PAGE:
Rap, Black Rage, and Racial Difference

Abstract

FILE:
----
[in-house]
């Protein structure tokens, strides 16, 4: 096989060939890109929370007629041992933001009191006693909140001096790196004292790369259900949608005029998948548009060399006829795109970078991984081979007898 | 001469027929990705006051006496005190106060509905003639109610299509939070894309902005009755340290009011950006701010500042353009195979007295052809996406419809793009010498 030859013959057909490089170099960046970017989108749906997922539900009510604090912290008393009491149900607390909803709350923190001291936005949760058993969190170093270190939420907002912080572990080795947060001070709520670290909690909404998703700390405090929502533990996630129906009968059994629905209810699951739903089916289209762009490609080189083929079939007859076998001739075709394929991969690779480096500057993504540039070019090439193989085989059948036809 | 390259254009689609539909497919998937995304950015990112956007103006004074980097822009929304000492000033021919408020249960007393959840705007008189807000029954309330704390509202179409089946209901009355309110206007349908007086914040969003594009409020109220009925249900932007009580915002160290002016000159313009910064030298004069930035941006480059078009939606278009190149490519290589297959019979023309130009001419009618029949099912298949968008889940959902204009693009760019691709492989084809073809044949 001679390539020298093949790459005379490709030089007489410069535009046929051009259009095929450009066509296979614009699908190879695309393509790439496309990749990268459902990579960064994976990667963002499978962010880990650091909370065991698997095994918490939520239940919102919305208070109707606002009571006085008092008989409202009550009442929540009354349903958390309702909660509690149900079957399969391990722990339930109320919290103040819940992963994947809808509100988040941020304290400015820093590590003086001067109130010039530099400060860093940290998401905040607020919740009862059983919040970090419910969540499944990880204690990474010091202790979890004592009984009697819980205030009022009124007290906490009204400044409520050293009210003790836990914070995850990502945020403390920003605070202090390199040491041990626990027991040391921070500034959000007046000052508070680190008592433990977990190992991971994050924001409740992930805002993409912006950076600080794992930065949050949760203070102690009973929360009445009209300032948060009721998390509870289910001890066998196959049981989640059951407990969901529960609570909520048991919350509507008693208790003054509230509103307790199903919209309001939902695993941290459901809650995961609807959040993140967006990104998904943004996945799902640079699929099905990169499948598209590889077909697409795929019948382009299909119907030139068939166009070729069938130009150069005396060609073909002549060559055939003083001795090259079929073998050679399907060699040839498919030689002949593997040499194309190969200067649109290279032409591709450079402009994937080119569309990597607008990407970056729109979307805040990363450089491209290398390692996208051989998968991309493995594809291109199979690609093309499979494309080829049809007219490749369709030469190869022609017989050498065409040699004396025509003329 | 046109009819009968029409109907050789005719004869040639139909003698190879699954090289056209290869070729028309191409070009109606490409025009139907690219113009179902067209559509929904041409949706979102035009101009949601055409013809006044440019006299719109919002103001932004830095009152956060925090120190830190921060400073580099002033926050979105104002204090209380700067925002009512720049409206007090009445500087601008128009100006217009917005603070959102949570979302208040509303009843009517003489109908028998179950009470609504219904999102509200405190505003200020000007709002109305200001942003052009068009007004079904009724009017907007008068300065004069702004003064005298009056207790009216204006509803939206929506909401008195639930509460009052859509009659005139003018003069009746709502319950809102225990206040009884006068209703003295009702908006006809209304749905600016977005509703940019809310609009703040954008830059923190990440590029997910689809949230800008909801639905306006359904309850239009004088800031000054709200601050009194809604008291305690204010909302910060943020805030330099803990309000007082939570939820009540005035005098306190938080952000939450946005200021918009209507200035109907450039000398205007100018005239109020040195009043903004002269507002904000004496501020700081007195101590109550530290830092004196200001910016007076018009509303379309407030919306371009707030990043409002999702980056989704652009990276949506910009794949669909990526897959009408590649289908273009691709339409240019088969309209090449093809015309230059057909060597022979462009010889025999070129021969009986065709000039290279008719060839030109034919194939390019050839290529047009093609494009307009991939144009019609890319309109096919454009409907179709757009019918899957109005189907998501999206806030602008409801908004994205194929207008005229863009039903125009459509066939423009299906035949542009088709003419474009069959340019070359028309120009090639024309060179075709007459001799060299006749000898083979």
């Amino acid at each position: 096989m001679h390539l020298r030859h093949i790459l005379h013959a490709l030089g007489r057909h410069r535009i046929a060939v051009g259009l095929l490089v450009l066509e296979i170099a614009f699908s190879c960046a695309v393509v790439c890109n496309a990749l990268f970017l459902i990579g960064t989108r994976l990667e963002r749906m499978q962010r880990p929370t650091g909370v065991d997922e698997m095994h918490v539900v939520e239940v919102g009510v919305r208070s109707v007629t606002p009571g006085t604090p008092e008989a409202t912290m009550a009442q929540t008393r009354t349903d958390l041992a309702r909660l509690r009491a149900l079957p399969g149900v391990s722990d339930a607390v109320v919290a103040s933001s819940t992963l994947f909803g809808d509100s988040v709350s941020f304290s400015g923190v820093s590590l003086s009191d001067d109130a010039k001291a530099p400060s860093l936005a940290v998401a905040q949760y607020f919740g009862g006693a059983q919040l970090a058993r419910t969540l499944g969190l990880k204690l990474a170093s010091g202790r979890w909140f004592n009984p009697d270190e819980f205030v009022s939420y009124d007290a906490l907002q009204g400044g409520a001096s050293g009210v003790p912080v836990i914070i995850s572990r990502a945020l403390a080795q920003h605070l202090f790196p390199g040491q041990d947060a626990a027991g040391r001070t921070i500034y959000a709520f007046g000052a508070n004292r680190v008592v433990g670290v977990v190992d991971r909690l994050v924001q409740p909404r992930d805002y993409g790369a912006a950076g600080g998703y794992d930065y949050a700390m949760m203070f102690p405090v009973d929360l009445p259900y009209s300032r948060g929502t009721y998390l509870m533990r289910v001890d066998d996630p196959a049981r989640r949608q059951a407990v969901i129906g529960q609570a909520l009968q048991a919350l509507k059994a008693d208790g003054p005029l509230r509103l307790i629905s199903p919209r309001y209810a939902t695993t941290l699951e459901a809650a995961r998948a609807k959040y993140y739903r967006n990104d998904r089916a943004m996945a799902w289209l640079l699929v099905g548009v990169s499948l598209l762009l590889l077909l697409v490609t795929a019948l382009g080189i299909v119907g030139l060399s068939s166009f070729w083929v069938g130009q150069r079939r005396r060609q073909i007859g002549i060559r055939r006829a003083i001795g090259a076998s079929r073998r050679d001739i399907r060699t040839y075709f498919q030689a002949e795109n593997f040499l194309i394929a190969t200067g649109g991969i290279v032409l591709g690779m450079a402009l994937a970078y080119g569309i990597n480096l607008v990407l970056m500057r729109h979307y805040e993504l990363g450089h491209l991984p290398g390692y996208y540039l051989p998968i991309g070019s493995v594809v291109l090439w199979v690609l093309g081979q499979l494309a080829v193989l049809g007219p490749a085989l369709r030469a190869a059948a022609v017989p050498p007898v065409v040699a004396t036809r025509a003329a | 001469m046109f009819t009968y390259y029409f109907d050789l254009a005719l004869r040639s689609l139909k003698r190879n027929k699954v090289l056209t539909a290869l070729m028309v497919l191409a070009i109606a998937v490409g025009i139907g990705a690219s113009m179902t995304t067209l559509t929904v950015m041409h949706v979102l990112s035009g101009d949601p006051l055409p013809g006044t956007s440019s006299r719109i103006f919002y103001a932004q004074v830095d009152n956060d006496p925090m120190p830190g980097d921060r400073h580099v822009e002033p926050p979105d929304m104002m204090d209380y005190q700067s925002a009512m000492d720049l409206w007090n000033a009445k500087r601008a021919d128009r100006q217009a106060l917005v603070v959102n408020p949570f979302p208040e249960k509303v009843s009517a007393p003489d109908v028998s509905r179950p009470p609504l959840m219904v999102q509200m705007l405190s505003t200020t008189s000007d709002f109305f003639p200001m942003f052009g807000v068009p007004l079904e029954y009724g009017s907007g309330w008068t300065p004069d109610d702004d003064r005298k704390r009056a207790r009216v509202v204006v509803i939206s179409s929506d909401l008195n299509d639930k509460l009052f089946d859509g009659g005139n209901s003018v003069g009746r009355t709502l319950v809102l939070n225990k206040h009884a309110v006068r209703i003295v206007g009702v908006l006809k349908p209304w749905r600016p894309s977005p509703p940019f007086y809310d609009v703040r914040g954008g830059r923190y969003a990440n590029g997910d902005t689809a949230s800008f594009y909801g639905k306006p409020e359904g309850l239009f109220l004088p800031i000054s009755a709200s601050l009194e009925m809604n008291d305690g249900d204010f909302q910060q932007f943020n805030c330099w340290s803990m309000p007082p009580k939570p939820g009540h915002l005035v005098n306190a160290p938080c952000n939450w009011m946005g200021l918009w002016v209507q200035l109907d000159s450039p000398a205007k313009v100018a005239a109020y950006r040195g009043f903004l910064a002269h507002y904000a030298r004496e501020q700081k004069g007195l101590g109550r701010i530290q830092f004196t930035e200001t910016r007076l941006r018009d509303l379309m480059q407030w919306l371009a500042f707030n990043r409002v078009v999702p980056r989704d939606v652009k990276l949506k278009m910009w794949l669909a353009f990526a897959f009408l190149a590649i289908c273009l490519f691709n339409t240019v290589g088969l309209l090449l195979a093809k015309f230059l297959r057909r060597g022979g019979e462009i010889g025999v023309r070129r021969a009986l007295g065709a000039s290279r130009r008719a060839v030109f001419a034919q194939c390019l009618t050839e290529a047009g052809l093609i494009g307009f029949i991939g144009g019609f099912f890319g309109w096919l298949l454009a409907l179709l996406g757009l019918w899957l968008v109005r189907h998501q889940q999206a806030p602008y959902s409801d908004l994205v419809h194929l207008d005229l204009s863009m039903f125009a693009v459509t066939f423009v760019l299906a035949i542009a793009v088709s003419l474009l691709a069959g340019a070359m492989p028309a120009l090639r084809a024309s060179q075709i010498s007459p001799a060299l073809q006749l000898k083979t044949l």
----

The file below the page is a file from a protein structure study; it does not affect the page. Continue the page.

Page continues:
Ice Cube "What's a brother gotta do to get a message through to the Red, White, and Blue?" Ice-T Rap music has emerged as one of the most distinctive and controversial music genres of the past decade. A significant part of hip hop culture, [1] rap articulates the experiences and conditions of African-Americans living in a spectrum of marginalized situations ranging from racial stereotyping and stigmatizing to struggle for survival in violent ghetto conditions. In this cultural context, rap provides a voice to the voiceless, a form of protest to the oppressed, and a mode of alternative cultural style and identity to the marginalized. Rap is thus not only music to dance and party to, but a potent form of cultural identity. It has become a powerful vehicle for cultural political expression, serving as the "CNN of black people" (Chuck D), or upping the high-tech ante, as their "satellite communication system" (Heavy D). It is an informational medium to tune into, one that describes the rage of African-Americans facing growing oppression, declining opportunities for advancement, changing moods on the streets, and everyday life as a matter of sheer survival. In turn, it has become a cultural virus, circulating its images, sounds, and attitude throughout the culture and body politic.
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